With a canyoning trip, you get to swim, scramble, and jump in the clearest water imaginable. The best location to combine several sports in one tour is Mount Aspiring National Park in the South Island, an untouched reserve that can be reached from Queenstown and Wanaka. On a guided tour, you’ll get to do abseiling from waterfalls, rock climbing, and plunge in the water in stunning canyons.
In the North Island, the Coromandel Peninsula is a fantastic location for some heart-pumping canyoning. A journey through the so-called Sleeping God Canyon indulges visitors in an adventure of sliding down waterfalls, abseiling and cliff jumping, right in the mountainous heart of the peninsula.
The coastal waters of New Zealand are teeming with marine life, from elusive penguins and the mighty albatross to enormous whales that call the Tasman Sea and the Pacific Ocean their home. Although Auckland might not seem the perfect spot for animal lovers, the Hauraki Gulf spreads out just north of the city and is full of wildlife. Here, over 20 species of whales and dolphins roam throughout the year, including Bryde’s whale and Pygmy blue whale.
Kaikoura, on the South Island, is a whale hotspot where you go on boat tours as well. Kaikoura is home to the giant sperm whale, and while you’re on board, you could see seals, dolphins, and a rare albatross floating in the sky.
New Zealand has been shaped by volcanoes, and the craggy landscapes show signs of that powerful process everywhere in the country. Mountain bikers will feel right at home on the designated trails all around, from the pine forest tracks in the Waitangi area in Northland to the routes on the panoramic crater rim of Port Hills, near Christchurch. Just like the tramping trails, the biking routes range from easy loops to very demanding circuits with lots of elevation changes. In the South Island, Queenstown and Wanaka are a paradise for bikers, with an abundance of marked trails and jaw-dropping natural scenery.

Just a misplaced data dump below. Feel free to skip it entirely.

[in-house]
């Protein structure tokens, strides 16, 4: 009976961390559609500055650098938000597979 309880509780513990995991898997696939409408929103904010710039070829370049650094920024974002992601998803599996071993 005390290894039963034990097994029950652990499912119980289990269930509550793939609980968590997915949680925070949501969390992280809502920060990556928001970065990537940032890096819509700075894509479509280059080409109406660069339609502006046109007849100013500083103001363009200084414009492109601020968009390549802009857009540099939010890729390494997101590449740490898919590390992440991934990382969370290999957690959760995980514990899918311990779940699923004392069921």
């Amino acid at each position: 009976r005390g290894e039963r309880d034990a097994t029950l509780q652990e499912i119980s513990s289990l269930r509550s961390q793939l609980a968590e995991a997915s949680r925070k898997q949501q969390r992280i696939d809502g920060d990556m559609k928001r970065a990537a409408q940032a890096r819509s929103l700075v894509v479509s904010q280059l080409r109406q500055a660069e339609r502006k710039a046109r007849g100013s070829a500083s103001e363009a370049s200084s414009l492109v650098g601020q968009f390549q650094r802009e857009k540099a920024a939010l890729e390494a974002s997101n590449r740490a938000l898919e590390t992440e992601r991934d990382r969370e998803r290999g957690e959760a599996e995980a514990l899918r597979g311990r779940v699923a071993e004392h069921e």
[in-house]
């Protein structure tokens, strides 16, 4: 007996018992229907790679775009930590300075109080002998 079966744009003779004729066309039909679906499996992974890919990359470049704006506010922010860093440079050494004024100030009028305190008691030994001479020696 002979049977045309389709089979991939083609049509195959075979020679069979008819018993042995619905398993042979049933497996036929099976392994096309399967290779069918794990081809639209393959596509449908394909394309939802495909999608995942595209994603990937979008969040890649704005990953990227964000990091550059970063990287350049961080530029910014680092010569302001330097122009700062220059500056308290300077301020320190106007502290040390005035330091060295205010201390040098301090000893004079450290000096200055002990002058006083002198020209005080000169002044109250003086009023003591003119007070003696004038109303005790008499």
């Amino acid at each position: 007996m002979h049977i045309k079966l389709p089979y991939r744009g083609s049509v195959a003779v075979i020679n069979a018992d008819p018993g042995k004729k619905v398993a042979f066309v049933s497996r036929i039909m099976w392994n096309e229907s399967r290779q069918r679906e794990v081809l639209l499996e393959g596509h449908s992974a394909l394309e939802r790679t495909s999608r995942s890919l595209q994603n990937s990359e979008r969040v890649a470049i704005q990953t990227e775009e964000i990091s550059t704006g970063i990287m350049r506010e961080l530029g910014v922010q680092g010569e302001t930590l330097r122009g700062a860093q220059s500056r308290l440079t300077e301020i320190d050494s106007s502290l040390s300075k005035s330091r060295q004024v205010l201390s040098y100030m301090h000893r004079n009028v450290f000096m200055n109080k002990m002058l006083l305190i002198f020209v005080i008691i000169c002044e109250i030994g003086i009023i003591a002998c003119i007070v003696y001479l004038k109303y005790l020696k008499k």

In the North Island, the enchanting Whirinaki Forest provides excellent decor for a bike session, and so does the Tongariro River south of Lake Taupo.
Although New Zealand’s winters aren’t as harsh as in some other places, the hovering peaks, high precipitation in winter and cool climate turn some slopes into giant playgrounds for those who are into winter sports. New Zealand has formidable areas for skiing and snowboarding, and lots of explorers hit the slope near Queenstown – the adventure capital of the country. The Remarkables mountain range is not just featured as the Misty Mountains in The Hobbit movies, but it’s also an exceptional location to hit the slopes and test your skills in the snow. Mount Hutt can be added to the list of prime winter sports locations on the South Island.
The Alps only cover the South Island, but the North Island can’t be overlooked when it comes to snowy thrills. Mount Taranaki is the perfect fit for experienced snowboarders and skiers, while the slopes around Mount Ruapehu extend from beginner-friendly to advanced.
Regardless of what adventurous activities you’re after, you can travel to New Zealand during any season and have a breathtaking blast in nature. And if you’re afraid of extreme stuff like bungee jumping and skydiving, there are plenty of nifty experiences left on solid ground.
Noticed a mistake? Let us know.